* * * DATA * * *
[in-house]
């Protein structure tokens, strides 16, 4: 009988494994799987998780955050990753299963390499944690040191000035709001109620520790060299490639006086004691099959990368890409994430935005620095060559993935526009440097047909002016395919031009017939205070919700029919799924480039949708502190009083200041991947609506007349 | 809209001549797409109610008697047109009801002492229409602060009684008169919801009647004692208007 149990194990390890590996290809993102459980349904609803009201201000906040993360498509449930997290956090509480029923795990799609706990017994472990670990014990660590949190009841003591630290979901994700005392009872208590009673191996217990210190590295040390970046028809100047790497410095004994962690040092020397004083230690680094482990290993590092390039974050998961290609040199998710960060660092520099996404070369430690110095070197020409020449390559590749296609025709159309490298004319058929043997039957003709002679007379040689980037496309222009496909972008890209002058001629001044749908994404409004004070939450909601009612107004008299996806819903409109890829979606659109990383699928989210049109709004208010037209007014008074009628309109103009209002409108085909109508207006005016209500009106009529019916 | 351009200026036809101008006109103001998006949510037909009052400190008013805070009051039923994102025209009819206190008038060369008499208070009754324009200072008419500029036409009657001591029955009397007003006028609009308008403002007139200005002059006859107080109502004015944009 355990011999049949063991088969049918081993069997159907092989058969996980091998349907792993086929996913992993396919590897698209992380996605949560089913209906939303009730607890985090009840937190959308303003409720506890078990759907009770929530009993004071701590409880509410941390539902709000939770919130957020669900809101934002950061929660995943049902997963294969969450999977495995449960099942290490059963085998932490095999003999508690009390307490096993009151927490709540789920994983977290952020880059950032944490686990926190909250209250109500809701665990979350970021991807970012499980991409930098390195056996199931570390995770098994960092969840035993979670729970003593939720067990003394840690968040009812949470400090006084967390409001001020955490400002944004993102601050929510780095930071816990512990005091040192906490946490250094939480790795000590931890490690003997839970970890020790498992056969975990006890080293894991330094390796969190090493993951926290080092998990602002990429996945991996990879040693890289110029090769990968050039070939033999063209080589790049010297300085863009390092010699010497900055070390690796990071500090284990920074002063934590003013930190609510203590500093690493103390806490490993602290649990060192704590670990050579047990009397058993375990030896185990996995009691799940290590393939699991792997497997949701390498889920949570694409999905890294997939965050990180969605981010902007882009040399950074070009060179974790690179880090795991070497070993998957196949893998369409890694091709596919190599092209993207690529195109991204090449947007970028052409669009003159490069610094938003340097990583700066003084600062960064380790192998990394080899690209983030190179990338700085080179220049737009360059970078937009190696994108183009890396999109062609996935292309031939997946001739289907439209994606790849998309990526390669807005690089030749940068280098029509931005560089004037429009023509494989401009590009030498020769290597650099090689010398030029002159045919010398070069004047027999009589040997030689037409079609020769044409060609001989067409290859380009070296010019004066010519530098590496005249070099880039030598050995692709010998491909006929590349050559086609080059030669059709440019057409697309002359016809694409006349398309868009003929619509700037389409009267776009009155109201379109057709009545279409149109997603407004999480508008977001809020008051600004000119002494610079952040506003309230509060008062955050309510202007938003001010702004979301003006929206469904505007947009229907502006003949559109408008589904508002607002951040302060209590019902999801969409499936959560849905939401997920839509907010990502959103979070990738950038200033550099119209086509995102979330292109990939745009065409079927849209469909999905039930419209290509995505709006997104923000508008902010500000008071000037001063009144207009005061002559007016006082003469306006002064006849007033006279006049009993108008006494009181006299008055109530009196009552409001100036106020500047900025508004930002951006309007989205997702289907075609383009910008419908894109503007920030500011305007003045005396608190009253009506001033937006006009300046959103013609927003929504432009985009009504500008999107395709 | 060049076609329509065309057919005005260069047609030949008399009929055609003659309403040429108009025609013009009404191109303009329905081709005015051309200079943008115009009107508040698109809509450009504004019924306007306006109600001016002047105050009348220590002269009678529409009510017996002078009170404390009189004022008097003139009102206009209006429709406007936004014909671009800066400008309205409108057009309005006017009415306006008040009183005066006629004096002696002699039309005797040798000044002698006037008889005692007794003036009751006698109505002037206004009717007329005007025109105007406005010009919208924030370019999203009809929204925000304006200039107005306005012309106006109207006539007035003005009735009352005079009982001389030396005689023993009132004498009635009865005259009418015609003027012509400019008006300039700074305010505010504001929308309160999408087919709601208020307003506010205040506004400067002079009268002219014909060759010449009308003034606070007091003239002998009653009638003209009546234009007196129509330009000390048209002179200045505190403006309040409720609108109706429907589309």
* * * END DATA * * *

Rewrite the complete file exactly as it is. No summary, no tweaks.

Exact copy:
[in-house]
């Protein structure tokens, strides 16, 4: 009988494994799987998780955050990753299963390499944690040191000035709001109620520790060299490639006086004691099959990368890409994430935005620095060559993935526009440097047909002016395919031009017939205070919700029919799924480039949708502190009083200041991947609506007349 | 809209001549797409109610008697047109009801002492229409602060009684008169919801009647004692208007 149990194990390890590996290809993102459980349904609803009201201000906040993360498509449930997290956090509480029923795990799609706990017994472990670990014990660590949190009841003591630290979901994700005392009872208590009673191996217990210190590295040390970046028809100047790497410095004994962690040092020397004083230690680094482990290993590092390039974050998961290609040199998710960060660092520099996404070369430690110095070197020409020449390559590749296609025709159309490298004319058929043997039957003709002679007379040689980037496309222009496909972008890209002058001629001044749908994404409004004070939450909601009612107004008299996806819903409109890829979606659109990383699928989210049109709004208010037209007014008074009628309109103009209002409108085909109508207006005016209500009106009529019916 | 351009200026036809101008006109103001998006949510037909009052400190008013805070009051039923994102025209009819206190008038060369008499208070009754324009200072008419500029036409009657001591029955009397007003006028609009308008403002007139200005002059006859107080109502004015944009 355990011999049949063991088969049918081993069997159907092989058969996980091998349907792993086929996913992993396919590897698209992380996605949560089913209906939303009730607890985090009840937190959308303003409720506890078990759907009770929530009993004071701590409880509410941390539902709000939770919130957020669900809101934002950061929660995943049902997963294969969450999977495995449960099942290490059963085998932490095999003999508690009390307490096993009151927490709540789920994983977290952020880059950032944490686990926190909250209250109500809701665990979350970021991807970012499980991409930098390195056996199931570390995770098994960092969840035993979670729970003593939720067990003394840690968040009812949470400090006084967390409001001020955490400002944004993102601050929510780095930071816990512990005091040192906490946490250094939480790795000590931890490690003997839970970890020790498992056969975990006890080293894991330094390796969190090493993951926290080092998990602002990429996945991996990879040693890289110029090769990968050039070939033999063209080589790049010297300085863009390092010699010497900055070390690796990071500090284990920074002063934590003013930190609510203590500093690493103390806490490993602290649990060192704590670990050579047990009397058993375990030896185990996995009691799940290590393939699991792997497997949701390498889920949570694409999905890294997939965050990180969605981010902007882009040399950074070009060179974790690179880090795991070497070993998957196949893998369409890694091709596919190599092209993207690529195109991204090449947007970028052409669009003159490069610094938003340097990583700066003084600062960064380790192998990394080899690209983030190179990338700085080179220049737009360059970078937009190696994108183009890396999109062609996935292309031939997946001739289907439209994606790849998309990526390669807005690089030749940068280098029509931005560089004037429009023509494989401009590009030498020769290597650099090689010398030029002159045919010398070069004047027999009589040997030689037409079609020769044409060609001989067409290859380009070296010019004066010519530098590496005249070099880039030598050995692709010998491909006929590349050559086609080059030669059709440019057409697309002359016809694409006349398309868009003929619509700037389409009267776009009155109201379109057709009545279409149109997603407004999480508008977001809020008051600004000119002494610079952040506003309230509060008062955050309510202007938003001010702004979301003006929206469904505007947009229907502006003949559109408008589904508002607002951040302060209590019902999801969409499936959560849905939401997920839509907010990502959103979070990738950038200033550099119209086509995102979330292109990939745009065409079927849209469909999905039930419209290509995505709006997104923000508008902010500000008071000037001063009144207009005061002559007016006082003469306006002064006849007033006279006049009993108008006494009181006299008055109530009196009552409001100036106020500047900025508004930002951006309007989205997702289907075609383009910008419908894109503007920030500011305007003045005396608190009253009506001033937006006009300046959103013609927003929504432009985009009504500008999107395709 | 060049076609329509065309057919005005260069047609030949008399009929055609003659309403040429108009025609013009009404191109303009329905081709005015051309200079943008115009009107508040698109809509450009504004019924306007306006109600001016002047105050009348220590002269009678529409009510017996002078009170404390009189004022008097003139009102206009209006429709406007936004014909671009800066400008309205409108057009309005006017009415306006008040009183005066006629004096002696002699039309005797040798000044002698006037008889005692007794003036009751006698109505002037206004009717007329005007025109105007406005010009919208924030370019999203009809929204925000304006200039107005306005012309106006109207006539007035003005009735009352005079009982001389030396005689023993009132004498009635009865005259009418015609003027012509400019008006300039700074305010505010504001929308309160999408087919709601208020307003506010205040506004400067002079009268002219014909060759010449009308003034606070007091003239002998009653009638003209009546234009007196129509330009000390048209002179200045505190403006309040409720609108109706429907589309």